In his foreword to Les Nations Couperin confessed his great admiration for the music of Corelli. This is also expressed in his Apothéose de Corelli which is modelled after the trio sonatas by the Italian master. It was meant as a tribute to Corelli, but at the same time it was a way to express Couperin's preference for the goûts réunis, the junction of the two opposing styles. Its inclusion in the collection Les Goûts-Réünis ou Nouveaux Concerts of 1724 bears witness to that. This Apothéose includes just one clear reference to the French style of which Lully was the main representative: the fifth movement, a sommeil as it regularly turned up in French opera. The composer's advocacy of the mixture of the two styles is more clearly and explicitly expressed in the Apothéose de Lully. Here the two styles are exposed and come to a compromise in the Sonade en trio which closes the work. Some contrasts can not be heard and only be seen, as Philippe Beaussant explains. "[His] score takes the idea as far as it will go, since, when it is depicting Corelli, the treble clef has G on the second line of the stave, as was customary in Italy, whereas when it is Lully who speaks the G is on the bottom line, as was the case in France". He also refers to the spelling of the name of Lully: "with a 'y', although the composer in question was born in Florence, and was actually named, in his youth, Giambattista Lulli". But in the score only the title page has the spelling of 'Lully', whereas in the titles of the various movements the spelling is 'Lulli', and the title which precedes the first movement says 'Apothéose de Lulli'. Therefore we shouldn't make too much of that.

Beaussant rightly refers to the operatic character of the piece; he calls it a pastiche in which a dialogue between the two masters takes place. This was the most appropriate form as Lully was first and foremost known as a composer of music for the theatre. Various movements reflect opera, like the Plaintes of the Auteurs Contemporains of the previous movement. The scoring of the two Apothéoses is different as well. The Apothéose de Corelli, is - in line with Corelli's own trio sonatas - for two violins and bc. In the Apothéose de Lully two transverse flutes are involved, which play either colla parte with the violins or replace the latter - a common habit in French instrumental music in Lully's time, and especially in the opera orchestra.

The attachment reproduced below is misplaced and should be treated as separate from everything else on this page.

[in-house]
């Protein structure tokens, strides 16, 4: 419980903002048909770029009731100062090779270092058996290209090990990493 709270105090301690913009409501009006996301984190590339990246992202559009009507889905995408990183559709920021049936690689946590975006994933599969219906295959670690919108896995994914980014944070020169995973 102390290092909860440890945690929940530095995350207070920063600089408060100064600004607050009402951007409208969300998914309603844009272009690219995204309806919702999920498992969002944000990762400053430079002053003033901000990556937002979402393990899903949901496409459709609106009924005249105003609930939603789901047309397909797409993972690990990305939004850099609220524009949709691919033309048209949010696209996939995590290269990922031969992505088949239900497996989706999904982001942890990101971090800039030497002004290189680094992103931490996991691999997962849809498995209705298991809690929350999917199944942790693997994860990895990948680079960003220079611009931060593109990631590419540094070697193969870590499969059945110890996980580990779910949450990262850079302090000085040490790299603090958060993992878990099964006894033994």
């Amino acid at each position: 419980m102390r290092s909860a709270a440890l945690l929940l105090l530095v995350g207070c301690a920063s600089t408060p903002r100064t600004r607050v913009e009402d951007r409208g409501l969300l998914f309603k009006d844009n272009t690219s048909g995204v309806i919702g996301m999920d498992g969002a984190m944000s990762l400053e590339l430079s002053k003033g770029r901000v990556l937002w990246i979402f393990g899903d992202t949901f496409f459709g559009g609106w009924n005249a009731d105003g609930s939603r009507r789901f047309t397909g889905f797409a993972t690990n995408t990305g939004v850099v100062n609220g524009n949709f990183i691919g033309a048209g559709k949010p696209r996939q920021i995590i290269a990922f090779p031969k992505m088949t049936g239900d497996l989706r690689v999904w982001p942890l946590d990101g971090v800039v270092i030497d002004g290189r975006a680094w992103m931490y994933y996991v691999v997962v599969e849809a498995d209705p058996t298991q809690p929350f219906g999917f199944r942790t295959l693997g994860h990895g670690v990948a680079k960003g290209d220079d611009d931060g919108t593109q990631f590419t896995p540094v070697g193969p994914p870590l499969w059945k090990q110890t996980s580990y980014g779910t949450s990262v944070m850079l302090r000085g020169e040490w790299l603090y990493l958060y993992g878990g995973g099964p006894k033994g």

The two Apothéoses are separated by the Tombeau de Monsieur de Lully by Jean-Fery Rebel, who was a pupil of Lully in composition and playing the violin. He is also an advocate of the mixed style, and that explains that this Tombeau has the texture of a Corellian trio sonata. In content it is very much like an operatic scene with récits and airs.

Couperin's Apothéoses are not exactly neglected by performers and are available in various recordings. I don't know them all, and I haven't compared this recording with others, but it is my impression that these performances are more restraint, or more intimate than others. That is apparently the view of the ensemble's director, Philippe Pierlot. I could imagine a more extroverted, Italian way of playing in the Apothéose de Corelli, but this is French music, and the Ricercar Consort defends its approach convincingly. If you like French instrumental music you will greatly enjoy this disc. The character of the two Apothéoses is perfectly exposed, and the Tombeau de Monsieur de Lully by Rebel is given a very fine performance. The titles are recited by the French actor François Morel, unfortunately in modern French pronunciation.

Johan van Veen (© 2012)

Relevant links:

Ricercar Consort